Is what you’re living for worth Christ dying for? Romans 12:2 is a classic scripture in the Bible that says, “Do not conform to the ways of this world but be transformed by the renewing of your mind.” Part 4 of this Romans series will cover chapters 12 & 13. These two chapters teach us how to practically live under grace through mind renewal and every day action. Being a Christian is a two-fold process. The first step is the one-time decision to get saved. Romans 10:9 states that if we confess with our mouth that “Jesus is Lord” and believe in our heart that He rose from the dead, we will be saved. The second step, however, is a life-long commitment to renewing the mind to the Word of God and “walking it out” in our every day lives, hints Romans 12:2.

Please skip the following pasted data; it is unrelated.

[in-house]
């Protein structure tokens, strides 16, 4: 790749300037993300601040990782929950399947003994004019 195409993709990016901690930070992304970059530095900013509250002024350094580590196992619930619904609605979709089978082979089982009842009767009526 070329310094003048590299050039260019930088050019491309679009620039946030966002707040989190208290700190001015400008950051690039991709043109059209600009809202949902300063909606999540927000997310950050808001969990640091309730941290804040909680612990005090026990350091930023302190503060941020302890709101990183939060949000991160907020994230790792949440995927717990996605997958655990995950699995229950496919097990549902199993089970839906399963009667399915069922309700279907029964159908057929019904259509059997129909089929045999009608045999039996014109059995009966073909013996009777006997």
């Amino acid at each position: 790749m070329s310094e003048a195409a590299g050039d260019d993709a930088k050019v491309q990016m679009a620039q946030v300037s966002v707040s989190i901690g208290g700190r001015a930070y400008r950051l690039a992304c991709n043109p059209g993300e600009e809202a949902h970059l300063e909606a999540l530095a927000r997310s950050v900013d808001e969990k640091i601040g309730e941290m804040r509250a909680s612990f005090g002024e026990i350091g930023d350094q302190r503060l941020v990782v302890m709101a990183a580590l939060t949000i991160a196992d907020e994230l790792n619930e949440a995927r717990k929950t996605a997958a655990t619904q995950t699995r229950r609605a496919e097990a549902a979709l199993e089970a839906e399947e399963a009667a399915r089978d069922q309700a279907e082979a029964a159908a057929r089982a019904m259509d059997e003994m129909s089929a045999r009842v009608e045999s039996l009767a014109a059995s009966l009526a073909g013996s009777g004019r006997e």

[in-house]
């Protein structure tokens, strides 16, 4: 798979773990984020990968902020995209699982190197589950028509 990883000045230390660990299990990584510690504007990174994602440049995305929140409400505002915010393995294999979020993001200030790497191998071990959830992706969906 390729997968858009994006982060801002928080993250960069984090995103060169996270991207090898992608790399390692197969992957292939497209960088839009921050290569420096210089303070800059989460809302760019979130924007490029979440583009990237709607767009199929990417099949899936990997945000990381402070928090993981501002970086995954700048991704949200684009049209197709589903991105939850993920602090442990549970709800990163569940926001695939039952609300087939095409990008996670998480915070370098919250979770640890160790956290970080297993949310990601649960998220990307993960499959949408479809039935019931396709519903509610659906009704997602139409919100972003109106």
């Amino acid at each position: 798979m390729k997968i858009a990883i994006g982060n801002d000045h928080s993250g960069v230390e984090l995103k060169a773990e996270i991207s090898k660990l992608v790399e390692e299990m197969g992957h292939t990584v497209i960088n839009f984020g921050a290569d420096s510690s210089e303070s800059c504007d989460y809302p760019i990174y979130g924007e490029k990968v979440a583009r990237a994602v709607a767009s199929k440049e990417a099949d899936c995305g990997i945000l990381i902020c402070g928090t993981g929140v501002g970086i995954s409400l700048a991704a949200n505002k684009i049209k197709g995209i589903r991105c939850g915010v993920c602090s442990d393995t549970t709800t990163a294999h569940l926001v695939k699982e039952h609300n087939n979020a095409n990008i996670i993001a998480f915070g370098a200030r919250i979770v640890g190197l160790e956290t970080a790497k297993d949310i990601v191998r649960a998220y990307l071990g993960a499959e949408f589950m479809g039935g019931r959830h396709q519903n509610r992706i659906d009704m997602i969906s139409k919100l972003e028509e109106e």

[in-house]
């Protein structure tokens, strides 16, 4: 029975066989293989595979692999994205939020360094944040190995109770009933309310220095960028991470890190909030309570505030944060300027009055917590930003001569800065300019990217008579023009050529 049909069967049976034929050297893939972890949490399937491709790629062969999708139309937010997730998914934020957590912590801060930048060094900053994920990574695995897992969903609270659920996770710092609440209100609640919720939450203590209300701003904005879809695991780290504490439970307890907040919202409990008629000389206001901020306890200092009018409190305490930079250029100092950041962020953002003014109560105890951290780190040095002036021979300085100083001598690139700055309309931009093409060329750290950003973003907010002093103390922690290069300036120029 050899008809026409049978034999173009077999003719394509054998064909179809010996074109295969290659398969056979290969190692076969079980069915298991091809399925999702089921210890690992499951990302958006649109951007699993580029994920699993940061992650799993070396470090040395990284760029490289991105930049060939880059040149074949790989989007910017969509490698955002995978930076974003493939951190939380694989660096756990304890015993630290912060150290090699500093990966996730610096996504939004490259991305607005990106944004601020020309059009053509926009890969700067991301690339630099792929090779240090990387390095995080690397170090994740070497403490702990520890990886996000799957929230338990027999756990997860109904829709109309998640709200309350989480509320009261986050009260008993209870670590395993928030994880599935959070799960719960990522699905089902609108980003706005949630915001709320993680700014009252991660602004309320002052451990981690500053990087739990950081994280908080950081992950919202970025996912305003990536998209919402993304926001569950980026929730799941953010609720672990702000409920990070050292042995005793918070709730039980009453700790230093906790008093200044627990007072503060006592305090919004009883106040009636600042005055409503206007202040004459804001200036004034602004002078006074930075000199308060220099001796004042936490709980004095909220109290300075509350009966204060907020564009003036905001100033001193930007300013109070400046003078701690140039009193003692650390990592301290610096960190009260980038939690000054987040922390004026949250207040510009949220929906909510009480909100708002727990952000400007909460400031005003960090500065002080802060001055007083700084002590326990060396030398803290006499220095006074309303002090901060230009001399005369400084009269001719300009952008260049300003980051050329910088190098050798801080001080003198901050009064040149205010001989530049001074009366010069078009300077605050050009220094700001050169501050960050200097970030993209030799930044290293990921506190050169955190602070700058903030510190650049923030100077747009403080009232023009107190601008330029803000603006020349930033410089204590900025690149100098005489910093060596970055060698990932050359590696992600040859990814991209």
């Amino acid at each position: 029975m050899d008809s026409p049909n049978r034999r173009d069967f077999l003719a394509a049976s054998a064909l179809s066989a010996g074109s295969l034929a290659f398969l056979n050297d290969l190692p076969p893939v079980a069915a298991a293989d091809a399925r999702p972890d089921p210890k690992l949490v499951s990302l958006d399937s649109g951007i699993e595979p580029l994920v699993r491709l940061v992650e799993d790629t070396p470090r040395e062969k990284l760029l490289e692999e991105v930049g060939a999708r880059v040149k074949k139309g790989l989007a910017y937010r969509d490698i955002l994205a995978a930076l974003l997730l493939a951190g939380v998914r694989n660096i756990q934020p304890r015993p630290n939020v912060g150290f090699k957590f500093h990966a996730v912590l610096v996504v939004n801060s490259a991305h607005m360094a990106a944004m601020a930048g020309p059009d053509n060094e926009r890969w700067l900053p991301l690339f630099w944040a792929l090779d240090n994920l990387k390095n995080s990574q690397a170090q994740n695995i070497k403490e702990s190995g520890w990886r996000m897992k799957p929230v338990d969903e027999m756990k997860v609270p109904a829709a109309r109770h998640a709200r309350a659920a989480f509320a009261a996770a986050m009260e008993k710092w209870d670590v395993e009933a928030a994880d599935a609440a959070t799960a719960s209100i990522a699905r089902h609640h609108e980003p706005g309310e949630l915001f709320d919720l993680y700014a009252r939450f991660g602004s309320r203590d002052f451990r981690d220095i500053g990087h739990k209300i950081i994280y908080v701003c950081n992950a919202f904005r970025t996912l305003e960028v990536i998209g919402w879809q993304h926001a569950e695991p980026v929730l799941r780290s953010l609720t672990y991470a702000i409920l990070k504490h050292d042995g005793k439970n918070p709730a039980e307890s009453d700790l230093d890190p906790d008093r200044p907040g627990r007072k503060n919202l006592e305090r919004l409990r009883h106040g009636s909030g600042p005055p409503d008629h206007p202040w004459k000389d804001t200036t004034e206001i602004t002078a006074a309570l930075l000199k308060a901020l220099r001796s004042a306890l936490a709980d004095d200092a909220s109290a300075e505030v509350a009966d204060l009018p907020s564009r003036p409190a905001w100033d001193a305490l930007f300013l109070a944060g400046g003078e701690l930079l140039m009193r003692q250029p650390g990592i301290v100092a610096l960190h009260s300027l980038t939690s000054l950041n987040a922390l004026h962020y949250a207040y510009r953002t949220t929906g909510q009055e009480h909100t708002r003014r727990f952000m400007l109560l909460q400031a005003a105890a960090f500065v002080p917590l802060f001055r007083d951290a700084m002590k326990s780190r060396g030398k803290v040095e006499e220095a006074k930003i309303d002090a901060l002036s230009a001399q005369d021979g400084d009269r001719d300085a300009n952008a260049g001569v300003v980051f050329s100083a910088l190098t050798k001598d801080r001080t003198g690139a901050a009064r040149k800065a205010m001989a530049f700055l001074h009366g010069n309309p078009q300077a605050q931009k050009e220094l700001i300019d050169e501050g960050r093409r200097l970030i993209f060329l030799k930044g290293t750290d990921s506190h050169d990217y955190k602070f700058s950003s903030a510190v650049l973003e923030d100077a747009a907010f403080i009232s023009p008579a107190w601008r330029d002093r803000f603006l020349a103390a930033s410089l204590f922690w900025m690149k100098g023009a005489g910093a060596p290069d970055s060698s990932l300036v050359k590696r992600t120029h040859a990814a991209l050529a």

Jesus did not give His life just so we can live at the same level we did before salvation. We rise above the world’s ways and live on a higher plane. What does this mean? It means we are not under the control of sin or subject to sickness, disease, poverty, fear, offense and unforgiveness, human bias, self-effort or any other thing that tries to block God’s will for our lives. While the concept of living according to the Word is simple, doing so is not always easy. Ironically, living a free life has a price. But in all fairness, a life of bondage comes with its own hefty price tag as well. Begin by making a decision to follow Christ no matter what. The reward is incredible, far more than what you can fathom. A Hollywood director said, “Whatever you can dream for yourself, God always dreams bigger.” A person who lives totally “sold out” to Christ is hard to come by. Although they allow the Holy Spirit to work through them in powerful ways – such as healing the sick, raising the dead and destroying strongholds in people’s lives – this kind of life is not easily obtained and does not happen overnight. But it is more than worth it! How do we get there? How do we become those people? Two words: Hear and Do!